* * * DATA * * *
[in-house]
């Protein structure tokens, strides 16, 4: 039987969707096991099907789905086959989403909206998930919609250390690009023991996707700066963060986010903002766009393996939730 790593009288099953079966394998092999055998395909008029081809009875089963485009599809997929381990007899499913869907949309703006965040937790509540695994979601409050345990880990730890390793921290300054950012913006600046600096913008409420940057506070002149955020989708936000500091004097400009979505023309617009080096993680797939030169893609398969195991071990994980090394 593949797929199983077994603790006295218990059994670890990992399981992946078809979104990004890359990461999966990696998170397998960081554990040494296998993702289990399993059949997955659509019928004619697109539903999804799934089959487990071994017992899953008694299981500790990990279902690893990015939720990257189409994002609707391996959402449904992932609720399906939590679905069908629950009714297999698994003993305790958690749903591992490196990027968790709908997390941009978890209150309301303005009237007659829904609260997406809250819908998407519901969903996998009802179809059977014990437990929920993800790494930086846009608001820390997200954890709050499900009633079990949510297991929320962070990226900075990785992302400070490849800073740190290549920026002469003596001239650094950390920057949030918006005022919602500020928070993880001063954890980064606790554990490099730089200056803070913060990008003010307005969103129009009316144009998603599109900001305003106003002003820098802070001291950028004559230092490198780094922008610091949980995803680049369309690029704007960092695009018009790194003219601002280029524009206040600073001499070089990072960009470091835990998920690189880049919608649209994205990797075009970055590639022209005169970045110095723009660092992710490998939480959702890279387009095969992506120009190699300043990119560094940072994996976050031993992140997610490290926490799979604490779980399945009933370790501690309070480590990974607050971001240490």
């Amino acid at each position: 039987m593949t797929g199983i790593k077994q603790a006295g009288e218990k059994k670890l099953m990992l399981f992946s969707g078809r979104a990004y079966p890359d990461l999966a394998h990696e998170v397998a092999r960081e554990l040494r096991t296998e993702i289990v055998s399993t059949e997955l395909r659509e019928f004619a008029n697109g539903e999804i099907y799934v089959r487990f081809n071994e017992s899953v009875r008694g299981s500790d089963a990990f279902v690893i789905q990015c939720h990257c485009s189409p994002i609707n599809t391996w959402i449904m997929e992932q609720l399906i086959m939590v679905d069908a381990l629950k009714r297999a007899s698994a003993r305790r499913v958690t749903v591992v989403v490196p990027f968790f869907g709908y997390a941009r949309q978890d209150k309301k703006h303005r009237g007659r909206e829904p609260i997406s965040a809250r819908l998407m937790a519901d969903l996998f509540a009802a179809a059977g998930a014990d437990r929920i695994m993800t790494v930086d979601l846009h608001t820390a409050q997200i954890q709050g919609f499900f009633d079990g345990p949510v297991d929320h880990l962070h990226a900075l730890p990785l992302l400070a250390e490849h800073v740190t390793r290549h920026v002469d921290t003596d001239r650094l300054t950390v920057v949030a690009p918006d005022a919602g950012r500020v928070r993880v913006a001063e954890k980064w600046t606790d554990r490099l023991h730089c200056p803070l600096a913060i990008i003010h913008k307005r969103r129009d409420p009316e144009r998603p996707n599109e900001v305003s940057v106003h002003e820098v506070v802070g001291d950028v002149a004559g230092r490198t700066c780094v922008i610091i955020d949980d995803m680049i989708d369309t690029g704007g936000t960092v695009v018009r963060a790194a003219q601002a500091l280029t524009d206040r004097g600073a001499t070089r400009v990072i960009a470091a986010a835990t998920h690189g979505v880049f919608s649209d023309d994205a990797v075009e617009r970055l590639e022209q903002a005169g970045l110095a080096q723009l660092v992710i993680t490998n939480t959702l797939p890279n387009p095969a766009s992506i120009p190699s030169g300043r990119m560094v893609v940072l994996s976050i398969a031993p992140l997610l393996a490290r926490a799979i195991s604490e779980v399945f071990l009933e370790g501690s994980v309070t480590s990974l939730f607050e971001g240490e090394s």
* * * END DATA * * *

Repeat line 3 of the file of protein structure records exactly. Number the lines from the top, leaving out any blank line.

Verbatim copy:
């Amino acid at each position: 039987m593949t797929g199983i790593k077994q603790a006295g009288e218990k059994k670890l099953m990992l399981f992946s969707g078809r979104a990004y079966p890359d990461l999966a394998h990696e998170v397998a092999r960081e554990l040494r096991t296998e993702i289990v055998s399993t059949e997955l395909r659509e019928f004619a008029n697109g539903e999804i099907y799934v089959r487990f081809n071994e017992s899953v009875r008694g299981s500790d089963a990990f279902v690893i789905q990015c939720h990257c485009s189409p994002i609707n599809t391996w959402i449904m997929e992932q609720l399906i086959m939590v679905d069908a381990l629950k009714r297999a007899s698994a003993r305790r499913v958690t749903v591992v989403v490196p990027f968790f869907g709908y997390a941009r949309q978890d209150k309301k703006h303005r009237g007659r909206e829904p609260i997406s965040a809250r819908l998407m937790a519901d969903l996998f509540a009802a179809a059977g998930a014990d437990r929920i695994m993800t790494v930086d979601l846009h608001t820390a409050q997200i954890q709050g919609f499900f009633d079990g345990p949510v297991d929320h880990l962070h990226a900075l730890p990785l992302l400070a250390e490849h800073v740190t390793r290549h920026v002469d921290t003596d001239r650094l300054t950390v920057v949030a690009p918006d005022a919602g950012r500020v928070r993880v913006a001063e954890k980064w600046t606790d554990r490099l023991h730089c200056p803070l600096a913060i990008i003010h913008k307005r969103r129009d409420p009316e144009r998603p996707n599109e900001v305003s940057v106003h002003e820098v506070v802070g001291d950028v002149a004559g230092r490198t700066c780094v922008i610091i955020d949980d995803m680049i989708d369309t690029g704007g936000t960092v695009v018009r963060a790194a003219q601002a500091l280029t524009d206040r004097g600073a001499t070089r400009v990072i960009a470091a986010a835990t998920h690189g979505v880049f919608s649209d023309d994205a990797v075009e617009r970055l590639e022209q903002a005169g970045l110095a080096q723009l660092v992710i993680t490998n939480t959702l797939p890279n387009p095969a766009s992506i120009p190699s030169g300043r990119m560094v893609v940072l994996s976050i398969a031993p992140l997610l393996a490290r926490a799979i195991s604490e779980v399945f071990l009933e370790g501690s994980v309070t480590s990974l939730f607050e971001g240490e090394s």